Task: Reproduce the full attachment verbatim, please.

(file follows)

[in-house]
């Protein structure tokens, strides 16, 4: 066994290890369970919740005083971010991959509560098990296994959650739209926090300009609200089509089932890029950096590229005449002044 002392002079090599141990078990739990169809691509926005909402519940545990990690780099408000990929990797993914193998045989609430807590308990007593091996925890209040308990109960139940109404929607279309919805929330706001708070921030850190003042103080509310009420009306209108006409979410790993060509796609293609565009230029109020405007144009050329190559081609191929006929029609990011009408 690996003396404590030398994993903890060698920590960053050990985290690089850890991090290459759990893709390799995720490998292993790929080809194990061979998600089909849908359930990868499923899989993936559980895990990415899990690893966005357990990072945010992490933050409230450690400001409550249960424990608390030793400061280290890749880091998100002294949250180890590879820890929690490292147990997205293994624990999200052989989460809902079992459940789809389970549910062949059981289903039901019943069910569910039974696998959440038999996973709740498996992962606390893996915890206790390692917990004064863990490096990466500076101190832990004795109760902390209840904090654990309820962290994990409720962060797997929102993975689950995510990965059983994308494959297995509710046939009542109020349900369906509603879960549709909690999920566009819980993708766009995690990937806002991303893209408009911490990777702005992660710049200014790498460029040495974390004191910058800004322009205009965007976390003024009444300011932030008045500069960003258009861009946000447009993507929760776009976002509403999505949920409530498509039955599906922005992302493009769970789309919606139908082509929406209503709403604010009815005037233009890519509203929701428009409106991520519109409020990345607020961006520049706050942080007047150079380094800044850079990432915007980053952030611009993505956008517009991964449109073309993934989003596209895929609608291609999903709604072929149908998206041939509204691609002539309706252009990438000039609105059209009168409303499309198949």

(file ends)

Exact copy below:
[in-house]
């Protein structure tokens, strides 16, 4: 066994290890369970919740005083971010991959509560098990296994959650739209926090300009609200089509089932890029950096590229005449002044 002392002079090599141990078990739990169809691509926005909402519940545990990690780099408000990929990797993914193998045989609430807590308990007593091996925890209040308990109960139940109404929607279309919805929330706001708070921030850190003042103080509310009420009306209108006409979410790993060509796609293609565009230029109020405007144009050329190559081609191929006929029609990011009408 690996003396404590030398994993903890060698920590960053050990985290690089850890991090290459759990893709390799995720490998292993790929080809194990061979998600089909849908359930990868499923899989993936559980895990990415899990690893966005357990990072945010992490933050409230450690400001409550249960424990608390030793400061280290890749880091998100002294949250180890590879820890929690490292147990997205293994624990999200052989989460809902079992459940789809389970549910062949059981289903039901019943069910569910039974696998959440038999996973709740498996992962606390893996915890206790390692917990004064863990490096990466500076101190832990004795109760902390209840904090654990309820962290994990409720962060797997929102993975689950995510990965059983994308494959297995509710046939009542109020349900369906509603879960549709909690999920566009819980993708766009995690990937806002991303893209408009911490990777702005992660710049200014790498460029040495974390004191910058800004322009205009965007976390003024009444300011932030008045500069960003258009861009946000447009993507929760776009976002509403999505949920409530498509039955599906922005992302493009769970789309919606139908082509929406209503709403604010009815005037233009890519509203929701428009409106991520519109409020990345607020961006520049706050942080007047150079380094800044850079990432915007980053952030611009993505956008517009991964449109073309993934989003596209895929609608291609999903709604072929149908998206041939509204691609002539309706252009990438000039609105059209009168409303499309198949």